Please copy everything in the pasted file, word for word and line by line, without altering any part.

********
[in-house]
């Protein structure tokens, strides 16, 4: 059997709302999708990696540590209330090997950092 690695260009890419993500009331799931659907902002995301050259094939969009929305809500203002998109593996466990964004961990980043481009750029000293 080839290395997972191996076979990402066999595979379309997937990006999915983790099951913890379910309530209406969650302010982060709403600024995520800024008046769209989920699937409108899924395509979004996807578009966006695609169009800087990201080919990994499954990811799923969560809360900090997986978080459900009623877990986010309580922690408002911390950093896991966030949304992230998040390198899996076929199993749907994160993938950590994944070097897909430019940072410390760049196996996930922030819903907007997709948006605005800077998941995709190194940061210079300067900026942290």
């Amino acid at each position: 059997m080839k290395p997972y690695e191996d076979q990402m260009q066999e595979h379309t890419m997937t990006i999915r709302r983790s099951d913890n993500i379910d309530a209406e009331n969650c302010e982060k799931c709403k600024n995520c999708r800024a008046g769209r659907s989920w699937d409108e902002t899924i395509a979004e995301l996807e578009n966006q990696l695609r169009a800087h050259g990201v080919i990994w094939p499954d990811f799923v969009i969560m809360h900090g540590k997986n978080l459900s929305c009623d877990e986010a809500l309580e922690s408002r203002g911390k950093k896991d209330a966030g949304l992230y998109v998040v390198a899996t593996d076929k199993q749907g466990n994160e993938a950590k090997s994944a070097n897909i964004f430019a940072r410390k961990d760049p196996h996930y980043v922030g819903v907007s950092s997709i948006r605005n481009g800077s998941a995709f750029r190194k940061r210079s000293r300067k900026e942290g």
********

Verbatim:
[in-house]
């Protein structure tokens, strides 16, 4: 059997709302999708990696540590209330090997950092 690695260009890419993500009331799931659907902002995301050259094939969009929305809500203002998109593996466990964004961990980043481009750029000293 080839290395997972191996076979990402066999595979379309997937990006999915983790099951913890379910309530209406969650302010982060709403600024995520800024008046769209989920699937409108899924395509979004996807578009966006695609169009800087990201080919990994499954990811799923969560809360900090997986978080459900009623877990986010309580922690408002911390950093896991966030949304992230998040390198899996076929199993749907994160993938950590994944070097897909430019940072410390760049196996996930922030819903907007997709948006605005800077998941995709190194940061210079300067900026942290």
């Amino acid at each position: 059997m080839k290395p997972y690695e191996d076979q990402m260009q066999e595979h379309t890419m997937t990006i999915r709302r983790s099951d913890n993500i379910d309530a209406e009331n969650c302010e982060k799931c709403k600024n995520c999708r800024a008046g769209r659907s989920w699937d409108e902002t899924i395509a979004e995301l996807e578009n966006q990696l695609r169009a800087h050259g990201v080919i990994w094939p499954d990811f799923v969009i969560m809360h900090g540590k997986n978080l459900s929305c009623d877990e986010a809500l309580e922690s408002r203002g911390k950093k896991d209330a966030g949304l992230y998109v998040v390198a899996t593996d076929k199993q749907g466990n994160e993938a950590k090997s994944a070097n897909i964004f430019a940072r410390k961990d760049p196996h996930y980043v922030g819903v907007s950092s997709i948006r605005n481009g800077s998941a995709f750029r190194k940061r210079s000293r300067k900026e942290g």